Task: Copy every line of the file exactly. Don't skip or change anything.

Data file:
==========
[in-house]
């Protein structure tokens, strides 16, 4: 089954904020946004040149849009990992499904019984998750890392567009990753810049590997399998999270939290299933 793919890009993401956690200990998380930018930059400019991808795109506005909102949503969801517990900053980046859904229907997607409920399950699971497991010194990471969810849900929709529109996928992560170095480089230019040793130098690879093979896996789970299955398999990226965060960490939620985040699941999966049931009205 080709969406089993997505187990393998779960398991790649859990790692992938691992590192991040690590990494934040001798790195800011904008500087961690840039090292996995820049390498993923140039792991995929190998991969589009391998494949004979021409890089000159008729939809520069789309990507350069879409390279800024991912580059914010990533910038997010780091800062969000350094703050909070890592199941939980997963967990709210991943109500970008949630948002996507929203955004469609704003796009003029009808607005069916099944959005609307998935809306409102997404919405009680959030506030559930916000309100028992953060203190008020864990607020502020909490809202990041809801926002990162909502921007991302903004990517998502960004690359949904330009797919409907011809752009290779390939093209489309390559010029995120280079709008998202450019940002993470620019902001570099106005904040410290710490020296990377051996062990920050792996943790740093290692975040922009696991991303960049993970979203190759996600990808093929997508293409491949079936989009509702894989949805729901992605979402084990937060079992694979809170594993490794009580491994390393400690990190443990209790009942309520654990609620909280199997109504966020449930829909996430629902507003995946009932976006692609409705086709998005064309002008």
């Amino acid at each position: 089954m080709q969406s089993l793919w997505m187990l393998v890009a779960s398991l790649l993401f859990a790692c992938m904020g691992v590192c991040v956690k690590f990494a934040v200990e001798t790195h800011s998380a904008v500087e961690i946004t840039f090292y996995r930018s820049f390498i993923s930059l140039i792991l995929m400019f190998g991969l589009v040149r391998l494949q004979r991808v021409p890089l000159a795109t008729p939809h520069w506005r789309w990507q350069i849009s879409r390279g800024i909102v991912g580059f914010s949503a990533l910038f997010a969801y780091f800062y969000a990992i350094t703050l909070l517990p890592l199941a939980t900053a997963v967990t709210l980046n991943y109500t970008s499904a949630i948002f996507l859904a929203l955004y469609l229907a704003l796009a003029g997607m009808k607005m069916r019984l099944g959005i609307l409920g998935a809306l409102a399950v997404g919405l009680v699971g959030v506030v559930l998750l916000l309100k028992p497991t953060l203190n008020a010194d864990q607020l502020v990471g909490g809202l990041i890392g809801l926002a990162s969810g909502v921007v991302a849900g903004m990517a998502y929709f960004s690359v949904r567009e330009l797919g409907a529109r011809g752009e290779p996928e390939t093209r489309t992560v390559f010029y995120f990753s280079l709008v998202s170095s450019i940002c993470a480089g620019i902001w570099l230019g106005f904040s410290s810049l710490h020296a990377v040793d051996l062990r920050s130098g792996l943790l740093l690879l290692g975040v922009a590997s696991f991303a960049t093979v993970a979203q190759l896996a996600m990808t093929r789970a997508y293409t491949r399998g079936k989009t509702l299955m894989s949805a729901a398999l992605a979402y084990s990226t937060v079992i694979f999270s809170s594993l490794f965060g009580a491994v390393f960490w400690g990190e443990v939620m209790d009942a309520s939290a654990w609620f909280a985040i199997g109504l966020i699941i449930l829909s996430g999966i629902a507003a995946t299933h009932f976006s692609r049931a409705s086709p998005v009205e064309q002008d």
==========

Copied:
[in-house]
């Protein structure tokens, strides 16, 4: 089954904020946004040149849009990992499904019984998750890392567009990753810049590997399998999270939290299933 793919890009993401956690200990998380930018930059400019991808795109506005909102949503969801517990900053980046859904229907997607409920399950699971497991010194990471969810849900929709529109996928992560170095480089230019040793130098690879093979896996789970299955398999990226965060960490939620985040699941999966049931009205 080709969406089993997505187990393998779960398991790649859990790692992938691992590192991040690590990494934040001798790195800011904008500087961690840039090292996995820049390498993923140039792991995929190998991969589009391998494949004979021409890089000159008729939809520069789309990507350069879409390279800024991912580059914010990533910038997010780091800062969000350094703050909070890592199941939980997963967990709210991943109500970008949630948002996507929203955004469609704003796009003029009808607005069916099944959005609307998935809306409102997404919405009680959030506030559930916000309100028992953060203190008020864990607020502020909490809202990041809801926002990162909502921007991302903004990517998502960004690359949904330009797919409907011809752009290779390939093209489309390559010029995120280079709008998202450019940002993470620019902001570099106005904040410290710490020296990377051996062990920050792996943790740093290692975040922009696991991303960049993970979203190759996600990808093929997508293409491949079936989009509702894989949805729901992605979402084990937060079992694979809170594993490794009580491994390393400690990190443990209790009942309520654990609620909280199997109504966020449930829909996430629902507003995946009932976006692609409705086709998005064309002008």
């Amino acid at each position: 089954m080709q969406s089993l793919w997505m187990l393998v890009a779960s398991l790649l993401f859990a790692c992938m904020g691992v590192c991040v956690k690590f990494a934040v200990e001798t790195h800011s998380a904008v500087e961690i946004t840039f090292y996995r930018s820049f390498i993923s930059l140039i792991l995929m400019f190998g991969l589009v040149r391998l494949q004979r991808v021409p890089l000159a795109t008729p939809h520069w506005r789309w990507q350069i849009s879409r390279g800024i909102v991912g580059f914010s949503a990533l910038f997010a969801y780091f800062y969000a990992i350094t703050l909070l517990p890592l199941a939980t900053a997963v967990t709210l980046n991943y109500t970008s499904a949630i948002f996507l859904a929203l955004y469609l229907a704003l796009a003029g997607m009808k607005m069916r019984l099944g959005i609307l409920g998935a809306l409102a399950v997404g919405l009680v699971g959030v506030v559930l998750l916000l309100k028992p497991t953060l203190n008020a010194d864990q607020l502020v990471g909490g809202l990041i890392g809801l926002a990162s969810g909502v921007v991302a849900g903004m990517a998502y929709f960004s690359v949904r567009e330009l797919g409907a529109r011809g752009e290779p996928e390939t093209r489309t992560v390559f010029y995120f990753s280079l709008v998202s170095s450019i940002c993470a480089g620019i902001w570099l230019g106005f904040s410290s810049l710490h020296a990377v040793d051996l062990r920050s130098g792996l943790l740093l690879l290692g975040v922009a590997s696991f991303a960049t093979v993970a979203q190759l896996a996600m990808t093929r789970a997508y293409t491949r399998g079936k989009t509702l299955m894989s949805a729901a398999l992605a979402y084990s990226t937060v079992i694979f999270s809170s594993l490794f965060g009580a491994v390393f960490w400690g990190e443990v939620m209790d009942a309520s939290a654990w609620f909280a985040i199997g109504l966020i699941i449930l829909s996430g999966i629902a507003a995946t299933h009932f976006s692609r049931a409705s086709p998005v009205e064309q002008d």